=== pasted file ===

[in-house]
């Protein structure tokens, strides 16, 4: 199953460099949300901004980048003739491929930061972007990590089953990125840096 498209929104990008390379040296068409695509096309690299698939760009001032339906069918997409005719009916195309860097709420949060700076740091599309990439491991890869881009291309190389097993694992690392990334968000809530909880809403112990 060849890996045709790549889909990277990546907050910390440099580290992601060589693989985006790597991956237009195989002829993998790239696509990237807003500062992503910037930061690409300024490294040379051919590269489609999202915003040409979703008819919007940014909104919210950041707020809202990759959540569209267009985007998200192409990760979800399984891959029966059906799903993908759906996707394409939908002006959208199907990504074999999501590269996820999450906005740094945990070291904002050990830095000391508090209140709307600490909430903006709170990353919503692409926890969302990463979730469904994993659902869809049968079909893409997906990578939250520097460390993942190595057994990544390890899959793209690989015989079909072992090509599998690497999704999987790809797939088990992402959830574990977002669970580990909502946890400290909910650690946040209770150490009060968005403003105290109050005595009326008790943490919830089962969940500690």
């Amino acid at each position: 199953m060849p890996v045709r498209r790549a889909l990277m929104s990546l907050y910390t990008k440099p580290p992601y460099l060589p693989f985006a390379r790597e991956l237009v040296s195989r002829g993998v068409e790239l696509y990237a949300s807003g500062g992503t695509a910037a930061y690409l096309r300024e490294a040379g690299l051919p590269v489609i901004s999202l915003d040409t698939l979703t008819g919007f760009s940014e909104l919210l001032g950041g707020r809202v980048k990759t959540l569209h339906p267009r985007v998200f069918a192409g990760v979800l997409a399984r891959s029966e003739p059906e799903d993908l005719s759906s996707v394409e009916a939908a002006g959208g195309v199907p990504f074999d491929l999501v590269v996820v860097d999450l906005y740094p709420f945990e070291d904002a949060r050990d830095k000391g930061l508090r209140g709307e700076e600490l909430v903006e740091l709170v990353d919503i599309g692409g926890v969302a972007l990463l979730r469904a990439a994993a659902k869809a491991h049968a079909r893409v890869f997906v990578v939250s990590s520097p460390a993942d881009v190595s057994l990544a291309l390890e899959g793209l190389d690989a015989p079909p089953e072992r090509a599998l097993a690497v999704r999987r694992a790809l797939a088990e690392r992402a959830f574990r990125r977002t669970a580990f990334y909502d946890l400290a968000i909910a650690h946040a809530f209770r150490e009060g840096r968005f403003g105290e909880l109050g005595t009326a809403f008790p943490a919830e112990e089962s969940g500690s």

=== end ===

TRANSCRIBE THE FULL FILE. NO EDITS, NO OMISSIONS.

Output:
[in-house]
């Protein structure tokens, strides 16, 4: 199953460099949300901004980048003739491929930061972007990590089953990125840096 498209929104990008390379040296068409695509096309690299698939760009001032339906069918997409005719009916195309860097709420949060700076740091599309990439491991890869881009291309190389097993694992690392990334968000809530909880809403112990 060849890996045709790549889909990277990546907050910390440099580290992601060589693989985006790597991956237009195989002829993998790239696509990237807003500062992503910037930061690409300024490294040379051919590269489609999202915003040409979703008819919007940014909104919210950041707020809202990759959540569209267009985007998200192409990760979800399984891959029966059906799903993908759906996707394409939908002006959208199907990504074999999501590269996820999450906005740094945990070291904002050990830095000391508090209140709307600490909430903006709170990353919503692409926890969302990463979730469904994993659902869809049968079909893409997906990578939250520097460390993942190595057994990544390890899959793209690989015989079909072992090509599998690497999704999987790809797939088990992402959830574990977002669970580990909502946890400290909910650690946040209770150490009060968005403003105290109050005595009326008790943490919830089962969940500690």
């Amino acid at each position: 199953m060849p890996v045709r498209r790549a889909l990277m929104s990546l907050y910390t990008k440099p580290p992601y460099l060589p693989f985006a390379r790597e991956l237009v040296s195989r002829g993998v068409e790239l696509y990237a949300s807003g500062g992503t695509a910037a930061y690409l096309r300024e490294a040379g690299l051919p590269v489609i901004s999202l915003d040409t698939l979703t008819g919007f760009s940014e909104l919210l001032g950041g707020r809202v980048k990759t959540l569209h339906p267009r985007v998200f069918a192409g990760v979800l997409a399984r891959s029966e003739p059906e799903d993908l005719s759906s996707v394409e009916a939908a002006g959208g195309v199907p990504f074999d491929l999501v590269v996820v860097d999450l906005y740094p709420f945990e070291d904002a949060r050990d830095k000391g930061l508090r209140g709307e700076e600490l909430v903006e740091l709170v990353d919503i599309g692409g926890v969302a972007l990463l979730r469904a990439a994993a659902k869809a491991h049968a079909r893409v890869f997906v990578v939250s990590s520097p460390a993942d881009v190595s057994l990544a291309l390890e899959g793209l190389d690989a015989p079909p089953e072992r090509a599998l097993a690497v999704r999987r694992a790809l797939a088990e690392r992402a959830f574990r990125r977002t669970a580990f990334y909502d946890l400290a968000i909910a650690h946040a809530f209770r150490e009060g840096r968005f403003g105290e909880l109050g005595t009326a809403f008790p943490a919830e112990e089962s969940g500690s």